Debt Ceiling Talks Reignite

Written By Briton Ryle

Posted May 10, 2013

What’s that shiny metallic object just ahead on the road? Is it… Yes, it is! It’s the can they kicked at the end of last year – the “debt-ceiling can”. Contrary to politicians’ beliefs, kicking things doesn’t make them go away after all.

congress capitol hillThe United States had officially reached its debt ceiling on December 31st of last year. But being unable to deal with it then, the U.S. Congress suspended the borrowing cap until May 18th by passing the ‘No Budget, No Pay Act’ early this year. It was a little prod to get a budget passed, essentially stating, “We won’t deal with the debt ceiling until we’ve dealt with the budget first.”

Well, the budget has yet to be dealt with, with 3 versions making the rounds – a Republican House version, a Democratic Senate version, and President Obama’s.

So here we are again. May 18th is fast approaching, and nostrils are flaring over the next round of debt ceiling debates. Republicans want the government to cut spending and lower taxes, and they have sworn not to approve any credit limit increase unless the government makes those concessions. Democrats contend that cutting spending now will derail the economic recovery.

Well, the Republicans have a little card up their sleeve; a bill passed in the House of Representatives yesterday which they believe will force the Democrats to see it their way. Yet all this is doing is diverting the debate away from the real issue at hand: the looming credit limit.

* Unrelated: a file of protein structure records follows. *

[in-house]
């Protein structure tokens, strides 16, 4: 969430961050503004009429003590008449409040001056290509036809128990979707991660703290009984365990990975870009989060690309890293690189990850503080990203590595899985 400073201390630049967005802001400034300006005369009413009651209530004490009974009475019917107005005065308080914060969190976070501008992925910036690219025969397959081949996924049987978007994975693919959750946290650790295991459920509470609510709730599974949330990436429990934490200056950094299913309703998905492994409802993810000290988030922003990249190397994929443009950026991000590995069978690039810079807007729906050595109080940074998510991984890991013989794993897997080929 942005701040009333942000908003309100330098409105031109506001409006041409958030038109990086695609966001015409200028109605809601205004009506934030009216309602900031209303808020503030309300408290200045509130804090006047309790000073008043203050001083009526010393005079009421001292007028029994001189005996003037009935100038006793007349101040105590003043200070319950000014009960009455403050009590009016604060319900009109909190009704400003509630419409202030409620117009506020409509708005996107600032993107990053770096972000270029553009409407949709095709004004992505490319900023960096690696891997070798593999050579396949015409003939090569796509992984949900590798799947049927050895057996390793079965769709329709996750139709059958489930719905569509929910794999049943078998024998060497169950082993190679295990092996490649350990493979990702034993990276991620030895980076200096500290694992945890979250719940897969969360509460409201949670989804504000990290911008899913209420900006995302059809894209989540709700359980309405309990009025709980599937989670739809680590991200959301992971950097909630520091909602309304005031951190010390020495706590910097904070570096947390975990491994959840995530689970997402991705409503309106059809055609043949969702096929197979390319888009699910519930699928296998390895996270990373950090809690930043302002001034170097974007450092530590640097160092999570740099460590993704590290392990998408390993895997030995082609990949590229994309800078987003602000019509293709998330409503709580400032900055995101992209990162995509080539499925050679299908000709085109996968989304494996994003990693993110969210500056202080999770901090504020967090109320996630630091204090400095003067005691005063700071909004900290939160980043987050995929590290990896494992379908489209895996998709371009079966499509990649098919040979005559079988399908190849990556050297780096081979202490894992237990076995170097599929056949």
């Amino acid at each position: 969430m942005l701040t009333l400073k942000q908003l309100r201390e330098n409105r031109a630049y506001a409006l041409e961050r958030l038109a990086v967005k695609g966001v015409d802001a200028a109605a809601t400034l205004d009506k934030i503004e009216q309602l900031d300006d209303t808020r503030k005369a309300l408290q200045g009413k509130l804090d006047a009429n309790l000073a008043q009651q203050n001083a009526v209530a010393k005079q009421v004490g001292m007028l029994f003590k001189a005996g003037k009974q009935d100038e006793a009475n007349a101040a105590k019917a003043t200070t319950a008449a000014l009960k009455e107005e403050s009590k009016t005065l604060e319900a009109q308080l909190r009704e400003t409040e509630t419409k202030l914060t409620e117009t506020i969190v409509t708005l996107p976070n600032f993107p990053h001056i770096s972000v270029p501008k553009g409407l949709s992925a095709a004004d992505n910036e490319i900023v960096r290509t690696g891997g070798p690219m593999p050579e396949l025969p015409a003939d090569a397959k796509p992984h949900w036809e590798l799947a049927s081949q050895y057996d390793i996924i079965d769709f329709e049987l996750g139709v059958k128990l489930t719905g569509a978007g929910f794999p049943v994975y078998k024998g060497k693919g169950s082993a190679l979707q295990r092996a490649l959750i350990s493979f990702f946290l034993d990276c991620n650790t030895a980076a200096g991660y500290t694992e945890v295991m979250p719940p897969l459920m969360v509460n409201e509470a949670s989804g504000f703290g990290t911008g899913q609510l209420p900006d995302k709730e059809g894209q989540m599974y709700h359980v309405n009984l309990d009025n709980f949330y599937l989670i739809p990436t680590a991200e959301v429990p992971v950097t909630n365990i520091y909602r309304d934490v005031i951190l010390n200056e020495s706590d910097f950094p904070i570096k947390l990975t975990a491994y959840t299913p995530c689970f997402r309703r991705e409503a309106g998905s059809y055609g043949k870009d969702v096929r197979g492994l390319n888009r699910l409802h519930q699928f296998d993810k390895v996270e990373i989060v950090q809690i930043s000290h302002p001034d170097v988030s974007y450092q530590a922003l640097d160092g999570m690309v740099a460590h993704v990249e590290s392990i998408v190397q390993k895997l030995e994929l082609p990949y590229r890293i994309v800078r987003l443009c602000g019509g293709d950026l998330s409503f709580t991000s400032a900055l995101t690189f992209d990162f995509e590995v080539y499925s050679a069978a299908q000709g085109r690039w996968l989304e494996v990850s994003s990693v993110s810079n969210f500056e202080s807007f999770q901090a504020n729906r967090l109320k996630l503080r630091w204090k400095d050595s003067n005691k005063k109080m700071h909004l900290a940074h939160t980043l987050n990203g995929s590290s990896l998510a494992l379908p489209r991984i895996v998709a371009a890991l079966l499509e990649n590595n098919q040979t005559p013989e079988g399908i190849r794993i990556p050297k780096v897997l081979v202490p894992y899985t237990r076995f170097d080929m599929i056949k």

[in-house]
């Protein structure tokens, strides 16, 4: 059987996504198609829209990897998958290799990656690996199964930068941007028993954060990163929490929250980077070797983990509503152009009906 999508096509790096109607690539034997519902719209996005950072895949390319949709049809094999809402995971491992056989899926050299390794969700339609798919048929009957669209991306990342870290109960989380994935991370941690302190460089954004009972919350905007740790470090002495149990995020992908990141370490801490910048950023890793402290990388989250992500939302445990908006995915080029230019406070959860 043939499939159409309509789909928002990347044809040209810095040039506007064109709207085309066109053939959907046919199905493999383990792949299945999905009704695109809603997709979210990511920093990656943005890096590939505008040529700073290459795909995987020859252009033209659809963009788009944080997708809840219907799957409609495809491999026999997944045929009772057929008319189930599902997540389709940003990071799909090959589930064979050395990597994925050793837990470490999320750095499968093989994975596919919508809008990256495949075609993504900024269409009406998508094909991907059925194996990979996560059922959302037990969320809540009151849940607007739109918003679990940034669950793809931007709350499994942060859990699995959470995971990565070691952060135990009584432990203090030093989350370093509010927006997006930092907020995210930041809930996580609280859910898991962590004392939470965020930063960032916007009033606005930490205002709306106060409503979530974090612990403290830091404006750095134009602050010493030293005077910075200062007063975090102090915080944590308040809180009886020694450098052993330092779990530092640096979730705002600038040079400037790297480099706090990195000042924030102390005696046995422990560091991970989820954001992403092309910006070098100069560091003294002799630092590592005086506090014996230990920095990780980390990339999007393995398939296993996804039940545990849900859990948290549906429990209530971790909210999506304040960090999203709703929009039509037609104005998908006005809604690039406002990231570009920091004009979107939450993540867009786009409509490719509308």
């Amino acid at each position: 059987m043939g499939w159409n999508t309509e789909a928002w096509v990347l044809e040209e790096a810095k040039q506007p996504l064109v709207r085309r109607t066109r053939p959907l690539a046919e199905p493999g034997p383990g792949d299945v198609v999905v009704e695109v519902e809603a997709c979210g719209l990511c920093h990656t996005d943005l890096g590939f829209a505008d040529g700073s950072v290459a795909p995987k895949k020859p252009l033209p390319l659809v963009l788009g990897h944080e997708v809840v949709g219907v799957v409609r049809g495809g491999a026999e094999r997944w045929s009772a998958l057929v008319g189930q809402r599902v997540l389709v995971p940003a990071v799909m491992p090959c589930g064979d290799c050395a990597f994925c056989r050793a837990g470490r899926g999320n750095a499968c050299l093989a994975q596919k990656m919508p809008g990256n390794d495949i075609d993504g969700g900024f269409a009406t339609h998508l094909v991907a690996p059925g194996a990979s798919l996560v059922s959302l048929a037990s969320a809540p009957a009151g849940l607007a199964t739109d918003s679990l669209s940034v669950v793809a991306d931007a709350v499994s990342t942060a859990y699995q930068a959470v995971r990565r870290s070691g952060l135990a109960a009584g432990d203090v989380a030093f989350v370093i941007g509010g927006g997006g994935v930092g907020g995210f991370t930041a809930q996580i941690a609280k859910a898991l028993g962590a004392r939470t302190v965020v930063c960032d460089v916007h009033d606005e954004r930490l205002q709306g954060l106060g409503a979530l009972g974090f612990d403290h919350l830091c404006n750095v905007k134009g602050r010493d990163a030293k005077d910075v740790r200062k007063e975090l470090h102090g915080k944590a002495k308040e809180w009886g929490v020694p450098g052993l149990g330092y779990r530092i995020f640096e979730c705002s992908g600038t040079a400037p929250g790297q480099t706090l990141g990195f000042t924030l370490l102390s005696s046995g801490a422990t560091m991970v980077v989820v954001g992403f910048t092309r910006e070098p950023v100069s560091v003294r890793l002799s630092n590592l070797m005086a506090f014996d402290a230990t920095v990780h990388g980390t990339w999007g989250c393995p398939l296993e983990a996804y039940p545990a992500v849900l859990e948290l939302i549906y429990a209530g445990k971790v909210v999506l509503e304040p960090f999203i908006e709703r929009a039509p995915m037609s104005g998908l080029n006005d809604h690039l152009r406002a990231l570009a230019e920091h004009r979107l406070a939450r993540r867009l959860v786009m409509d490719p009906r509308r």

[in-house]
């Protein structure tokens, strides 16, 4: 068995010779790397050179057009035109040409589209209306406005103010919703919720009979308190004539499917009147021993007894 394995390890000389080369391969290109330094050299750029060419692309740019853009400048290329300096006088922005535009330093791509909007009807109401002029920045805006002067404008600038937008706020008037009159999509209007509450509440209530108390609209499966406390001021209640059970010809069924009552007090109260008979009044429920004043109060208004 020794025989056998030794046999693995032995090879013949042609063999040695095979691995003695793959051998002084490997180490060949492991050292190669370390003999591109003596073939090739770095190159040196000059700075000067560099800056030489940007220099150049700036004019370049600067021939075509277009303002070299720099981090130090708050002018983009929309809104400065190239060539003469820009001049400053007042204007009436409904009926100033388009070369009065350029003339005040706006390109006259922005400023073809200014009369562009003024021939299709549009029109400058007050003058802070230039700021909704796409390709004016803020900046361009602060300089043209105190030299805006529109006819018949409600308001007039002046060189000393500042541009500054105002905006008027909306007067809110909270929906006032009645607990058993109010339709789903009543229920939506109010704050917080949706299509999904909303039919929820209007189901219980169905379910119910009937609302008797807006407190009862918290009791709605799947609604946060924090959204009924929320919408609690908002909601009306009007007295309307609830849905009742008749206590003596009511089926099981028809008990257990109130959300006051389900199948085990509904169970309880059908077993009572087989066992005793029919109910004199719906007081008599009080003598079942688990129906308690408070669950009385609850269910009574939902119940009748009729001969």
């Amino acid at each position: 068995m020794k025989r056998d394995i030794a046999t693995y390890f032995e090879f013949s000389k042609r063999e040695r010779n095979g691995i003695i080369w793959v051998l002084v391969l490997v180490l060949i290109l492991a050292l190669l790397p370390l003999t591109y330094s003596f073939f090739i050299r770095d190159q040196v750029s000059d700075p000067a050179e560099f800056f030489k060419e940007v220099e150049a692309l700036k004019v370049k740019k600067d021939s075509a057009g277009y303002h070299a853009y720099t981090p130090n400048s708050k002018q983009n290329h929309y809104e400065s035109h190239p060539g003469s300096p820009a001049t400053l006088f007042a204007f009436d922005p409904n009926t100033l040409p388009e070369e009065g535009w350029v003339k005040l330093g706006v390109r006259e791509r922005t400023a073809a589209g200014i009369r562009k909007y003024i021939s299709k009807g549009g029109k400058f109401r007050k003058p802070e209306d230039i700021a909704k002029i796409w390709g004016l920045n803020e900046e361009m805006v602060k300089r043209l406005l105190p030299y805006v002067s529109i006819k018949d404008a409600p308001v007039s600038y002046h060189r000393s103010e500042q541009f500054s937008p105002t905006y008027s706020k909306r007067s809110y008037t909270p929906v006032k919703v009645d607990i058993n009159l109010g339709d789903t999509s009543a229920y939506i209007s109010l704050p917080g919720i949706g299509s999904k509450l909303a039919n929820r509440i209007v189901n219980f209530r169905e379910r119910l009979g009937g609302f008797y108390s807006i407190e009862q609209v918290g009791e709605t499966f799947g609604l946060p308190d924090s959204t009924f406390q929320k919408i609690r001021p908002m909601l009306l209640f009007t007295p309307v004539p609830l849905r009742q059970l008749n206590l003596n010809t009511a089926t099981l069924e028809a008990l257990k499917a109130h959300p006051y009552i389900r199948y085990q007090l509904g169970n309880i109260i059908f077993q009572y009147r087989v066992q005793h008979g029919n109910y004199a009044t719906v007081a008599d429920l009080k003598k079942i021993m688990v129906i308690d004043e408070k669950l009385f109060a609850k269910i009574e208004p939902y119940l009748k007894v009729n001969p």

It looks like the limit will have to be dealt with the old fashioned way… by giving it another kick.

Sneaking One Through

The last time they encountered the debt ceiling can, the parties came up with a clever way of approving a limit increase without actually having to vote on it.

At the end of January, Congress voted to suspend the country’s debt limit until May 18th, giving the government permission to continue borrowing and spending as usual. When that credit cap is restored on May 19th, the limit will be increased by the amount borrowed from January 1st to May 18th – automatically, no voting required. In so doing, Congress snuck a credit limit increase past the security guard, and it seems prepared to do yet again.

The Treasury Department is ready and able to transfer funds between government accounts to continue maintaining its spending obligations, such as debt and interest payments to governments abroad, and social benefits and government employee wages at home.

Some estimate the government is fully prepared to honor such obligations for several months beyond the May 18th credit limit deadline to as late as September.

“Based on the way the debt ceiling and a lot of other financial issues have been handled over the course of the last four to five years, probably it’s inevitable we get to that point,” Representative Frank Lucas (R) predicted in a Bloomberg interview.

With that, another deadline coming will likely mean another deadline going. Temporary fixes keep getting revisited, only to be met with yet another temporary measure designed to buy more time. Oh, that poor tin can.

Don’t Trip The Alarm

It seems so certain that the credit limit talks will fail that the parties are already fighting over its aftermath – how to decide who to pay and who not to pay after failing to secure a debt ceiling increase.

Failing to secure a credit increase means failing to pay someone. If they fail to pay the wrong obligations, they run the risk of having credit rating agencies blow the whistle and downgrade the nation’s credit rating, resulting in higher interest rates when borrowing from foreign governments.